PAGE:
There are two things that make the San Pablo Bay shoreline different for wetland planners than any other shore in the region: more space and fewer neighbors. Baylands here butt up against pastures, hills, and river floodplains, rather than against hard walls. It’s more rural. Designers see space for wetlands to spread out and creep inland in advance of rising seas. With so few neighbors, the land trusts and government agencies that manage the landscape usually only have to invite county officials and a few ranchers, vintners, and hunters to any stakeholder meeting. This is a whole different context than the South Bay, with its myriad neighboring cities, dog-walkers, ports, cyclists, park districts, flood management agencies, sanitary districts, and corporate office parks.
Getting Close to Primeval
Noodling around in the sloughs with two engineers from Ducks Unlimited in a Boston Whaler on a warm spring morning, we see one fisherman, two northern harriers, a dozen lesser scaups, hundreds of peeps, and thousands of acres of very shallow water and wet mud. The tide is going out, so we have to move quickly. But there is much to see here at the southern end of the Napa River, particularly the seven former salt production ponds, some more than 1,000 acres in size, now open to the tides. At one point, it gets so shallow that Russ Lowgren, the ex-navy engineer in a camo cap at the helm, has to put on waders, climb out of the boat, and push. On one side of the whaler the water is waist high, on the other knee-deep, but Lowgren isn’t surprised. That’s what happens when you open up thousands of acres of diked marshes to tidal flow and connect them to a river–some areas scour out while others begin silting in.
Such shifts in the mud may be invisible in a foot of water but are commonplace in any active estuary. Where the South Bay is often called a lagoon-like backwater, the North Bay is on the receiving end of every storm and flood of fresh water flowing down the Petaluma River, the Napa River, and the Sacramento and San Joaquin rivers, as well as emptying out Tolay, Sonoma, and Huichica Creeks. “It’s a giant natural estuary,” says Don Brubaker, manager of the San Pablo Bay National Wildlife Refuge, who’s along for the ride. Standing on the prow of the whaler, Brubaker sweeps his arm around 360 degrees to emphasize the extent of the historic estuary he is talking about. “Restoration here will have long-term benefits for estuarine productivity–we may lose hayfields and salt ponds but we’ll gain fish and crustaceans.”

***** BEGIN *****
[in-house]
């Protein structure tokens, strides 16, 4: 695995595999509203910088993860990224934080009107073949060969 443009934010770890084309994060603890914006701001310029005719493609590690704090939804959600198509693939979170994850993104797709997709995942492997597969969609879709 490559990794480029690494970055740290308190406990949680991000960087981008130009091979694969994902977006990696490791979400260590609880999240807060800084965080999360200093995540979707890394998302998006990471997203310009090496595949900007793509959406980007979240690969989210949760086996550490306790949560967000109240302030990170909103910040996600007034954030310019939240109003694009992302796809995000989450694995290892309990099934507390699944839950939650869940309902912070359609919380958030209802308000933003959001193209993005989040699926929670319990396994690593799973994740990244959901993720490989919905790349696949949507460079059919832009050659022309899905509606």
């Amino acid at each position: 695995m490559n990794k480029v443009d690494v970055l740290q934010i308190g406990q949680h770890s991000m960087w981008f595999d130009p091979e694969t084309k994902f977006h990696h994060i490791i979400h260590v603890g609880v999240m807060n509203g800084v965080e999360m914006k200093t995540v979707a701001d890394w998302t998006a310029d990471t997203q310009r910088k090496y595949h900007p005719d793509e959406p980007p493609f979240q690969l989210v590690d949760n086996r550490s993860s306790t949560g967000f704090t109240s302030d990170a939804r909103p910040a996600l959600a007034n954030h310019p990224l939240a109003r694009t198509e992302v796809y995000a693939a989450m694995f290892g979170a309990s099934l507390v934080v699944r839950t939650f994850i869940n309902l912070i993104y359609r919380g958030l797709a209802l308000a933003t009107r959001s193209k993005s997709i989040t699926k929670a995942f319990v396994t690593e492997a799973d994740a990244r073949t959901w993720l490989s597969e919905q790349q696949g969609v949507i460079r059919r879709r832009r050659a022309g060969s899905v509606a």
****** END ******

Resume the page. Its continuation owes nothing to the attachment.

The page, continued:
At this moment, we’re in China Slough, one of the few named sloughs in the state-owned Napa-Sonoma Marshes Wildlife Area. Lowgren and fellow Ducks Unlimited engineer Steve Carroll are showing off their work on various ponds. As part of their construction contract with the California Department of Fish and Wildlife, Ducks Unlimited scraped the first two feet off some levees to allow overtopping at high tide, strengthened others to protect roads and neighbors, and graded others to give wildlife more transitional habitat. They also strategically placed breaches to maximize either sediment build-up or scour, and retooled numerous siphons, gates, and other water control structures left behind from the salt production days. They even built island homes for endangered California least terns on one of the ponds.
The biggest bugaboo in restoring this landscape block of old salt ponds was the actual site of the original salt production plant, which included crystallizing beds and pickling ponds right on the edge of the Napa River. Restoration managers couldn’t just breach and run, because the salt levels released into the river would have killed fish.